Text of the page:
I'm trying to understand why a high-pressure liquid drops in temperature when it's pressure is reduced in a refrigeration cycle. I can't use PV=nRT which only applies to gases, but a lower pressure would mean the liquid would start boiling if it was at a sufficient temperature. From just looking at a phase change diagram, the liquid could change to a gas with a drop in pressure and no temperature change. But according to Wikipedia:
"The saturated liquid refrigerant passes through the expansion valve and undergoes an abrupt decrease of pressure. That process results in the adiabatic flash evaporation and auto-refrigeration of a portion of the liquid (typically, less than half of the liquid flashes)."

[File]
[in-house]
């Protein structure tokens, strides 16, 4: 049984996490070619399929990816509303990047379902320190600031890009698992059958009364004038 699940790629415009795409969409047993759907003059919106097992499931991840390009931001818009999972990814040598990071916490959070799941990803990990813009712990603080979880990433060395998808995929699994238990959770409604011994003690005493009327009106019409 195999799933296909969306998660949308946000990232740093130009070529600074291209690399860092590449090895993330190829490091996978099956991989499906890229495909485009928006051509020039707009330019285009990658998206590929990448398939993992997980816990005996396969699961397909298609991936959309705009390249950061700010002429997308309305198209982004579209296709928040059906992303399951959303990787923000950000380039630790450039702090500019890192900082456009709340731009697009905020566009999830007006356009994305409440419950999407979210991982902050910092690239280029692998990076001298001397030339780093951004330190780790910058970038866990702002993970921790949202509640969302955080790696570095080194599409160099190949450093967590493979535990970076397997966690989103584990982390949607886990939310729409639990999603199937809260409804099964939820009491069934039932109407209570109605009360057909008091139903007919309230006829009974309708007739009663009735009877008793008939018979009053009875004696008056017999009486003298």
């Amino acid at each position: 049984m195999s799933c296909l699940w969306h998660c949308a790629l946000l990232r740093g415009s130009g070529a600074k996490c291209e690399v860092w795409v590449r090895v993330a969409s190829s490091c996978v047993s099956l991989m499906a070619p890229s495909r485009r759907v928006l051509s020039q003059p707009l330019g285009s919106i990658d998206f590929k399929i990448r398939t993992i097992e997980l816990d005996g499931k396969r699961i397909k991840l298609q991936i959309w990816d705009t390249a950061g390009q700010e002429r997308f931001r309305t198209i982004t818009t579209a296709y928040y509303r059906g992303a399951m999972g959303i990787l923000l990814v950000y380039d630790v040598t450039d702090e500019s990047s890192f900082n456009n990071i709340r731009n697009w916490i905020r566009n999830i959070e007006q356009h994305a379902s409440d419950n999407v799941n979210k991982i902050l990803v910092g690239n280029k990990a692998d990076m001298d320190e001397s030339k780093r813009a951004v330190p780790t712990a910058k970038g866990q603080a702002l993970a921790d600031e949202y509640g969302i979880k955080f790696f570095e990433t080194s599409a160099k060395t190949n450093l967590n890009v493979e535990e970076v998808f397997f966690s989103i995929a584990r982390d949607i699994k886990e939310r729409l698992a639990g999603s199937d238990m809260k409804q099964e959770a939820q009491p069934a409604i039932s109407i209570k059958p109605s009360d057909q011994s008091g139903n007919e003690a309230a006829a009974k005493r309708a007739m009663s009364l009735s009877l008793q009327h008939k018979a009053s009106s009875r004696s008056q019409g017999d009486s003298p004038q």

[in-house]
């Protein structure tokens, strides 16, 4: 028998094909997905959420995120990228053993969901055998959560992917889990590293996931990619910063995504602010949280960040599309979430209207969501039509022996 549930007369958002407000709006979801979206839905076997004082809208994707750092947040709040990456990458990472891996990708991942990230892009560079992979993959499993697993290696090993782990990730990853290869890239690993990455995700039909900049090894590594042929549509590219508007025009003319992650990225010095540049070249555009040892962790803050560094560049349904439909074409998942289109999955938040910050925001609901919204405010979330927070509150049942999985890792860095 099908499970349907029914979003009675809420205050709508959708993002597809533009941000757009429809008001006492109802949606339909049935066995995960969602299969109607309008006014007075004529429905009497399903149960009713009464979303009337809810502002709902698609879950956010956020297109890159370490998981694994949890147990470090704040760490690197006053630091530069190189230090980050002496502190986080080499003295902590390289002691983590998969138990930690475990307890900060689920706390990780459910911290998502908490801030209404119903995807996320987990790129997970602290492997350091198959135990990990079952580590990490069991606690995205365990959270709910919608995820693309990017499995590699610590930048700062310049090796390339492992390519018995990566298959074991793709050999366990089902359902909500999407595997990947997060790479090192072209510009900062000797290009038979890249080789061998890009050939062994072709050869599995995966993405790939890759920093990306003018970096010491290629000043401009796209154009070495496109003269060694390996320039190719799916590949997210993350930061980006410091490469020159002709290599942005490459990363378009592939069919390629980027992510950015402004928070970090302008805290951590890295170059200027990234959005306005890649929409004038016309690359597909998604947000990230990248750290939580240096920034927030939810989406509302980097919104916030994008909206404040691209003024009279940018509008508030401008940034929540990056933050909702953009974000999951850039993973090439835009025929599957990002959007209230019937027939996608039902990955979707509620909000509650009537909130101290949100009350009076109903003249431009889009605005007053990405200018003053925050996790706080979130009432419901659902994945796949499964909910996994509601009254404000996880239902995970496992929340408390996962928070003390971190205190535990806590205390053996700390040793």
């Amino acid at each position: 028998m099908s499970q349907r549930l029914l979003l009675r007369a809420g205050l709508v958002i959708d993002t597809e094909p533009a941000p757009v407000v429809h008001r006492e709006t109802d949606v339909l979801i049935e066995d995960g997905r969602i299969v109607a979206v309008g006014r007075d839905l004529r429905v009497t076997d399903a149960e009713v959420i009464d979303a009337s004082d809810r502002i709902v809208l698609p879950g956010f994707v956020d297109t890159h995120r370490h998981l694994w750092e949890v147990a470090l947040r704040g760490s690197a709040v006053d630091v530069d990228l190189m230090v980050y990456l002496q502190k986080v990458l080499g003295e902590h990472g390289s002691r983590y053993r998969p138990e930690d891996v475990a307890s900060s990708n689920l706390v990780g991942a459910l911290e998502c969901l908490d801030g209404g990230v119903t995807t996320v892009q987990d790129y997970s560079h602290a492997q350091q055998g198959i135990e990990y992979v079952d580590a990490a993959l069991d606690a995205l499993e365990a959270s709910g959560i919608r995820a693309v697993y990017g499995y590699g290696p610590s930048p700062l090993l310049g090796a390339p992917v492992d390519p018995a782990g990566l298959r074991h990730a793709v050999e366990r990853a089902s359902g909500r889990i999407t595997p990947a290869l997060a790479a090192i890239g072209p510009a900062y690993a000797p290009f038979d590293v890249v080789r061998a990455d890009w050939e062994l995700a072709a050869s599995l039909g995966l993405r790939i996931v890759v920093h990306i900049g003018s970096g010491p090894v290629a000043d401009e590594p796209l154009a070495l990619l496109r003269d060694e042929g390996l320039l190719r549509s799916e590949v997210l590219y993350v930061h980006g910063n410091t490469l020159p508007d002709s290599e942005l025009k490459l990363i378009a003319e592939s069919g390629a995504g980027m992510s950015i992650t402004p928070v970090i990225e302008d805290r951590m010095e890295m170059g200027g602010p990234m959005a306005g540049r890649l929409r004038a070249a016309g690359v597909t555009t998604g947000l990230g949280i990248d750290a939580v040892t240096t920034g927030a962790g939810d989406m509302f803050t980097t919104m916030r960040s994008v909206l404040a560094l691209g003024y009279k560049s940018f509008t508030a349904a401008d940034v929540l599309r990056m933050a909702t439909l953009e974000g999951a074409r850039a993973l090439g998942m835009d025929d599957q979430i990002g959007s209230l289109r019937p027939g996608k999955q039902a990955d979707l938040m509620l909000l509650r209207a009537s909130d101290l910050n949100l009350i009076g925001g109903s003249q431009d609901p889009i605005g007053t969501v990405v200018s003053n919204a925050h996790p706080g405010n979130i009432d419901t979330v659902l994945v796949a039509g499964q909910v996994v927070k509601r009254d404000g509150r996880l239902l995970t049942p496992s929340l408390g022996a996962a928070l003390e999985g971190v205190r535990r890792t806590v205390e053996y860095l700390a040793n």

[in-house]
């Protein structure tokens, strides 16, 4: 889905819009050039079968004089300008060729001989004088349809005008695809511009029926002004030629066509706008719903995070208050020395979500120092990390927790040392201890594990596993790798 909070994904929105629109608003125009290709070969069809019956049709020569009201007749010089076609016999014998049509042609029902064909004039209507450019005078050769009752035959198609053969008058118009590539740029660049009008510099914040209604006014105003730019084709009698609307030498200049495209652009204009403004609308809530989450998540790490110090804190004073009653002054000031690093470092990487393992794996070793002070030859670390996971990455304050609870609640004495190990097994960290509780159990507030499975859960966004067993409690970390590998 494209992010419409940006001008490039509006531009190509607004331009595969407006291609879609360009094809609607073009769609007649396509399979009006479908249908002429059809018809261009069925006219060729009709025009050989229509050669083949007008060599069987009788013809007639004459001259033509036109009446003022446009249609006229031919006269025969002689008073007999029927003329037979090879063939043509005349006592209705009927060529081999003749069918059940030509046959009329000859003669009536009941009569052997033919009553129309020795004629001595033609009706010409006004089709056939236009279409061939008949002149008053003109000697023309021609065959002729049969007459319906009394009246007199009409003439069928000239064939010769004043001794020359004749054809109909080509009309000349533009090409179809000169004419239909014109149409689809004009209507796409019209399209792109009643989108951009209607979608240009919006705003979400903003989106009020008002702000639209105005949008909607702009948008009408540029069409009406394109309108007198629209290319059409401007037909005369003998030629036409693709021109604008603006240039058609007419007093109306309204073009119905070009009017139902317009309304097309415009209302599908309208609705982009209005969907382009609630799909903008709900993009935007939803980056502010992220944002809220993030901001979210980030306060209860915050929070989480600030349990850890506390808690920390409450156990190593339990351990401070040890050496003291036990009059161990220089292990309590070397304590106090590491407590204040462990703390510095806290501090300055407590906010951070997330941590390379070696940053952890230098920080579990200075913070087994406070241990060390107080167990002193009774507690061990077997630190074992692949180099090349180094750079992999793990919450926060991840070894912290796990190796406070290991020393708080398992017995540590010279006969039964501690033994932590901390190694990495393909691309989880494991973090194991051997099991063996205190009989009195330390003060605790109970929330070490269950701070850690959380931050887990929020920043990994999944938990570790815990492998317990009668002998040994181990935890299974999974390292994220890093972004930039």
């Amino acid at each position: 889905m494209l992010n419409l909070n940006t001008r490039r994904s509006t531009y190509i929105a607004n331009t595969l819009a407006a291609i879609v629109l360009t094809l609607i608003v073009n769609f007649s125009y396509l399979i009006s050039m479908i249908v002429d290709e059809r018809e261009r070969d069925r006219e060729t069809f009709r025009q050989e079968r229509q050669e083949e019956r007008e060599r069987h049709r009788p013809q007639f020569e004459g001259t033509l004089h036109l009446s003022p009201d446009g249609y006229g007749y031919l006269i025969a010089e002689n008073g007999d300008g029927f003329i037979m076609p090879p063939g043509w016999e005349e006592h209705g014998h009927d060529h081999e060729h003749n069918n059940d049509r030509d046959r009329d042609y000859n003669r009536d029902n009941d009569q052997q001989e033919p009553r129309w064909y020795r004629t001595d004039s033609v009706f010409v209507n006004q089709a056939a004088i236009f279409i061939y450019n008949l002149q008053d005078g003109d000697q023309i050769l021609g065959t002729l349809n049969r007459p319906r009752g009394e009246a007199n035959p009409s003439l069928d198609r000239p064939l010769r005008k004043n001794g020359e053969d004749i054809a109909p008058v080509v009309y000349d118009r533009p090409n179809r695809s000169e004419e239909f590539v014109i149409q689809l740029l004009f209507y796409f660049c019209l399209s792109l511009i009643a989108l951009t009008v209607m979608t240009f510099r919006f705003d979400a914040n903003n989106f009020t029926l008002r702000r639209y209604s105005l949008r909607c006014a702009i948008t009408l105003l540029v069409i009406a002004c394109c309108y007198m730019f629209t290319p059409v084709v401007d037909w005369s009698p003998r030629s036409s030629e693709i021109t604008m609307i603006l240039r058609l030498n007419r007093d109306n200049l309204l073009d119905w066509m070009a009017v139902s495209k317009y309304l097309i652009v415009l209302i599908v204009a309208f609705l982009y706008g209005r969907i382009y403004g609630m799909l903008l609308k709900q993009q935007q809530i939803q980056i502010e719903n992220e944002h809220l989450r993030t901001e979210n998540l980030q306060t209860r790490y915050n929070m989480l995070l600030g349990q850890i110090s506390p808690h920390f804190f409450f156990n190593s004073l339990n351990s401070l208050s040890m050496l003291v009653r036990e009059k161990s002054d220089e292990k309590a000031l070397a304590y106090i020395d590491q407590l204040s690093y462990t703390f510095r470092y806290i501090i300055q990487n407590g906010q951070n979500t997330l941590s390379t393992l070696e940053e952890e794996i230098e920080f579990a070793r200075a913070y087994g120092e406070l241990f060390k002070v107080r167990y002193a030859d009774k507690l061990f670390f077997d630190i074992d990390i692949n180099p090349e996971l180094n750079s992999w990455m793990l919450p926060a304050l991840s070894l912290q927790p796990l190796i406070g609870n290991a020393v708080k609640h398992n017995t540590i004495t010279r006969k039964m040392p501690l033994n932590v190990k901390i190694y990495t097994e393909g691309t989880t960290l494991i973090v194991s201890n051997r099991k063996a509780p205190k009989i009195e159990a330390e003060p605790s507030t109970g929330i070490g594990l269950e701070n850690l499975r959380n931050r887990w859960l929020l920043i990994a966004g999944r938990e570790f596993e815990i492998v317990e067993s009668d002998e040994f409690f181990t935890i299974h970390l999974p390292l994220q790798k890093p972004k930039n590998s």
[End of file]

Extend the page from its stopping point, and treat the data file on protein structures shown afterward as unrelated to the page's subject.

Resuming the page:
If it's an adiabatic process and Q=0 then ΔU=-Q-W and internal energy decreases (Q=0 for the process but the latent heat of vaporization -Q would have to come from the liquid). I don't know how internal energy changes for liquids (which is supposed to be more complicated than gases) but for an ideal monoatomic gas a negative ΔU=(3/2)nRT would result in a decreased temperature. Does something similar happen for liquids and is this why you get a net decrease in temperature of both the liquid and vapor?